Como dizer "Tapar o sol com a peneira" em inglês

Avatar do usuário Donay Mendonça 53880 21 88 1263
Olá Pessoal,

Como é que se fala "Tapar o sol com a peneira" em inglês?: to sugar-coat

--> Tentar esconder ou disfarçar os reais fatos, que são desagradáveis, negativos etc.
--> Querer esconder o que todos estão vendo.

- There's no way of sugar-coating it—the report predicts a grim future for the industry.(Oxford)
- Não há como tapar o sol com a peneira--o relatório faz previsão de um futuro sinistro para a indústria.

- I'm not trying to sugar coat things here -- because there are certainly parts of our country that resemble a Third World nation. [The Washingtonpost]
- Eu não estou tentando tapar o sol com a peneira aqui, já que certamente existem partes do nosso país que são semelhantes a uma nação de terceiro mundo.

Definição de "sugar-coat": to make (something difficult or distasteful) appear more pleasant or acceptable. [Thefreedictionary]

Bons estudos!
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Avatar do usuário Marcio_Farias 12450 1 22 210
Just an addition to donay's post.

(querer) tapar o sol com a peneira (fig.)
to try to hide what everyone already knows, attempt to cover up the obvious.

[Addapted from A Dictionary of Informal Brazilian Portuguese]
Avatar do usuário Henry Cunha 10000 3 16 177
Which maybe explains why sunscreens aren`t that useful against solar radiation...
Avatar do usuário felipeh6 2225 7 55

I have a question. Is it possible to use the expression to bury our heads in the sand for tapar o sol com a peneira?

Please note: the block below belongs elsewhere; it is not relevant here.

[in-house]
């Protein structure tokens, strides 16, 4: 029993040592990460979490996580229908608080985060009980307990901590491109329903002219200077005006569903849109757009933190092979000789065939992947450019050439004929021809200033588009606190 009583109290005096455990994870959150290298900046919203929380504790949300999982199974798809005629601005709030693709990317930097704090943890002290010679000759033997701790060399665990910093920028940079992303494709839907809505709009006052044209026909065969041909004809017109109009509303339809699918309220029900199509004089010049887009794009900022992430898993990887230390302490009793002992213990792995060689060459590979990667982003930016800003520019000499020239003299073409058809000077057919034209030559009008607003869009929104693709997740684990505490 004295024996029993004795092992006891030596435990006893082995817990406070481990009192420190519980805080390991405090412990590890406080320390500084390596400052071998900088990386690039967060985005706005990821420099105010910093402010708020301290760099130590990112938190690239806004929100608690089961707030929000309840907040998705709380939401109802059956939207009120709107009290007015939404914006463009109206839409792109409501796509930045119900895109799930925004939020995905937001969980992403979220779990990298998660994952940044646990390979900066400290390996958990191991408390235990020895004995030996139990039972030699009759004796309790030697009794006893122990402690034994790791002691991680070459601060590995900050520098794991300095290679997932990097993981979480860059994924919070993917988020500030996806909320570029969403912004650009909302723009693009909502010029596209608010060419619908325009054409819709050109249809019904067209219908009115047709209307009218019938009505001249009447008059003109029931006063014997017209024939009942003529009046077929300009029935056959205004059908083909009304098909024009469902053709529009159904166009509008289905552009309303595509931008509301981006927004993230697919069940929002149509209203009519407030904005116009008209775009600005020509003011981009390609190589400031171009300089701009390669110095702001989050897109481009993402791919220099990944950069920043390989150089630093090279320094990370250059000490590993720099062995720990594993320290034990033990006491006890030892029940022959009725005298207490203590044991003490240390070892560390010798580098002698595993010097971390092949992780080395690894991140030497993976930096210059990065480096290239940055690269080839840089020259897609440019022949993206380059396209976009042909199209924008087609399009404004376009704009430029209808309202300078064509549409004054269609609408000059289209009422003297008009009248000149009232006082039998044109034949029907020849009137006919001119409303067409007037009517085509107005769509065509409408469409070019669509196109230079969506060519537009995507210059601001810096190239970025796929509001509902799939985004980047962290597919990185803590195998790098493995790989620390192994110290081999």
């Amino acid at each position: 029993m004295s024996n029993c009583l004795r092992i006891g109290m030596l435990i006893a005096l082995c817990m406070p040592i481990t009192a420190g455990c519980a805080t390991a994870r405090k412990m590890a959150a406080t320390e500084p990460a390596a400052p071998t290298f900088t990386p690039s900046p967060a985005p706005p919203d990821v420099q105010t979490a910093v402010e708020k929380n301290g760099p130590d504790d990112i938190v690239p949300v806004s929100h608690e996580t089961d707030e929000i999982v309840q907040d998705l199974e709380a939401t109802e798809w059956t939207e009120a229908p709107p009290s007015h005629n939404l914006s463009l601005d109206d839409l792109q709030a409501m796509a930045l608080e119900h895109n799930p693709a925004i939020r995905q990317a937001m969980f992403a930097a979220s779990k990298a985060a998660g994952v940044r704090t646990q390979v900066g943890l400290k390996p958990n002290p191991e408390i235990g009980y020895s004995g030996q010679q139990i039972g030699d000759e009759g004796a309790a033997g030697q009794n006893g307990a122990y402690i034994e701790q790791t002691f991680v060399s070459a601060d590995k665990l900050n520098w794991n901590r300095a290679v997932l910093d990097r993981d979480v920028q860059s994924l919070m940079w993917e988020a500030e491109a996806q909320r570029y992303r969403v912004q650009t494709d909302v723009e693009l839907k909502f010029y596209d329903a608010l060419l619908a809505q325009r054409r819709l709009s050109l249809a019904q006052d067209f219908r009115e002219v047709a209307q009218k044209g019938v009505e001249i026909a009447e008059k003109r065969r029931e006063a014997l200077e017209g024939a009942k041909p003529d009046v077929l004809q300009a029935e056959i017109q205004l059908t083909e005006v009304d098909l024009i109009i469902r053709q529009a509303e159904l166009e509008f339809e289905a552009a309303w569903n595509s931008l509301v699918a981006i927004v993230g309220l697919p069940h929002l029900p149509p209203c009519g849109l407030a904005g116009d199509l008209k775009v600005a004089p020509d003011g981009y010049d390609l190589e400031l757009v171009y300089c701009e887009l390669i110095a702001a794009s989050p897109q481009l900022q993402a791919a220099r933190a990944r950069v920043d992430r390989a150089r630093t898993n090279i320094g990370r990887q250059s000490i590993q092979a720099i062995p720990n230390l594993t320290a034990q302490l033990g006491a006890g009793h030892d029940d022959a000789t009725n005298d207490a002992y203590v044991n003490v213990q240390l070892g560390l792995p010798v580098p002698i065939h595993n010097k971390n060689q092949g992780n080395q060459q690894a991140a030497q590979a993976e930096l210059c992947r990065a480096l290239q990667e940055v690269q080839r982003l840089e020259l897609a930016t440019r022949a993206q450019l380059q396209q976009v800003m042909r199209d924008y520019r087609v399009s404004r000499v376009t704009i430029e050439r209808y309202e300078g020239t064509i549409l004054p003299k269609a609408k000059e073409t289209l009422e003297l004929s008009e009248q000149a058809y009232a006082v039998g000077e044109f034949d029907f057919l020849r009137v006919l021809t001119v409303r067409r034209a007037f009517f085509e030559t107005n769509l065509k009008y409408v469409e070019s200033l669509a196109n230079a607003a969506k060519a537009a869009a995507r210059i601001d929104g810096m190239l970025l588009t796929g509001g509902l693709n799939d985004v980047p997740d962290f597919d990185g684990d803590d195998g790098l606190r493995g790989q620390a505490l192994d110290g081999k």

Thanks in advance.
Avatar do usuário Breckenfeld 4410 11 98
My suggestion:

To carry water in a sieve.

Avatar do usuário PPAULO 43045 6 33 759
Yes, Felipe. One can use that expression as an equivalent as well, context-wise, of course.

In addition, to the repertoire given, I will offer my two cent´s worth.

To live in (a state of) denial.

(Source: Wikipedia.) used for a psychological defense mechanism postulated by Sigmund Freud, in which a person is faced with a fact that is too uncomfortable to accept and rejects it instead, insisting that it is not true despite what may be overwhelming evidence.[2][3]

The subject may use:
simple denial: deny the reality of the unpleasant fact altogether
minimisation: admit the fact but deny its seriousness (a combination of denial and rationalization)
projection: admit both the fact and seriousness but deny responsibility by blaming somebody or something else.
The concept of denial is particularly important to the study of addiction. The theory of denial was first researched seriously by Anna Freud. She classified denial as a mechanism of the immature mind, because it conflicts with the ability to learn from and cope with reality. Where denial occurs in mature minds, it is most often associated with death, dying and rape.